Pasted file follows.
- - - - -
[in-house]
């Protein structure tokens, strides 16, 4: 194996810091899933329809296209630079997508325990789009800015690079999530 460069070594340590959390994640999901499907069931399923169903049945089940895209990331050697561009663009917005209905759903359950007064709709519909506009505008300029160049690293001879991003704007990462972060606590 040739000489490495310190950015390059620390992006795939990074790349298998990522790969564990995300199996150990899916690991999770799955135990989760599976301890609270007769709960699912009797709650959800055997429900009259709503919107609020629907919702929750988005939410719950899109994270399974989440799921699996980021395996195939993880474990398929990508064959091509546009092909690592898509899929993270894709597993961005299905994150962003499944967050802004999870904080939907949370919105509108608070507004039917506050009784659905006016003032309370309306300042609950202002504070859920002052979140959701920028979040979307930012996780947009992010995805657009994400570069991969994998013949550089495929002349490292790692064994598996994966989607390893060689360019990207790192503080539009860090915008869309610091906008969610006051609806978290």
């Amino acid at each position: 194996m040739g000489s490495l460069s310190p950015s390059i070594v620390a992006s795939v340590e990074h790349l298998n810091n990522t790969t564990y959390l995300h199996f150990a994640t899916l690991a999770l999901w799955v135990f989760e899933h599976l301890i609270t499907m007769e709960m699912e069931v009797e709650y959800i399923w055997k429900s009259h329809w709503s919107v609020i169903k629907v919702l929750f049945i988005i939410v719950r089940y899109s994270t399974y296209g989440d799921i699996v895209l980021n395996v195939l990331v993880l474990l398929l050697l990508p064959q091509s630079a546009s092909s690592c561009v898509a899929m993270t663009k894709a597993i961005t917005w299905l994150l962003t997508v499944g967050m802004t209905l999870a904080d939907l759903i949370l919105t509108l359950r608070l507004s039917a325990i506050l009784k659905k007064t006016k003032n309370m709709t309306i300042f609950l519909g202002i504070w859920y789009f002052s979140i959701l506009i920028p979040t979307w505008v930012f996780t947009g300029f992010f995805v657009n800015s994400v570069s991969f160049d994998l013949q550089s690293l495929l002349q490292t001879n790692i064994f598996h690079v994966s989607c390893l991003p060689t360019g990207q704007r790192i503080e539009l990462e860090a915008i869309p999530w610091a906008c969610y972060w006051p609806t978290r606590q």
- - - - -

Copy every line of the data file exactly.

[in-house]
């Protein structure tokens, strides 16, 4: 194996810091899933329809296209630079997508325990789009800015690079999530 460069070594340590959390994640999901499907069931399923169903049945089940895209990331050697561009663009917005209905759903359950007064709709519909506009505008300029160049690293001879991003704007990462972060606590 040739000489490495310190950015390059620390992006795939990074790349298998990522790969564990995300199996150990899916690991999770799955135990989760599976301890609270007769709960699912009797709650959800055997429900009259709503919107609020629907919702929750988005939410719950899109994270399974989440799921699996980021395996195939993880474990398929990508064959091509546009092909690592898509899929993270894709597993961005299905994150962003499944967050802004999870904080939907949370919105509108608070507004039917506050009784659905006016003032309370309306300042609950202002504070859920002052979140959701920028979040979307930012996780947009992010995805657009994400570069991969994998013949550089495929002349490292790692064994598996994966989607390893060689360019990207790192503080539009860090915008869309610091906008969610006051609806978290």
């Amino acid at each position: 194996m040739g000489s490495l460069s310190p950015s390059i070594v620390a992006s795939v340590e990074h790349l298998n810091n990522t790969t564990y959390l995300h199996f150990a994640t899916l690991a999770l999901w799955v135990f989760e899933h599976l301890i609270t499907m007769e709960m699912e069931v009797e709650y959800i399923w055997k429900s009259h329809w709503s919107v609020i169903k629907v919702l929750f049945i988005i939410v719950r089940y899109s994270t399974y296209g989440d799921i699996v895209l980021n395996v195939l990331v993880l474990l398929l050697l990508p064959q091509s630079a546009s092909s690592c561009v898509a899929m993270t663009k894709a597993i961005t917005w299905l994150l962003t997508v499944g967050m802004t209905l999870a904080d939907l759903i949370l919105t509108l359950r608070l507004s039917a325990i506050l009784k659905k007064t006016k003032n309370m709709t309306i300042f609950l519909g202002i504070w859920y789009f002052s979140i959701l506009i920028p979040t979307w505008v930012f996780t947009g300029f992010f995805v657009n800015s994400v570069s991969f160049d994998l013949q550089s690293l495929l002349q490292t001879n790692i064994f598996h690079v994966s989607c390893l991003p060689t360019g990207q704007r790192i503080e539009l990462e860090a915008i869309p999530w610091a906008c969610y972060w006051p609806t978290r606590q």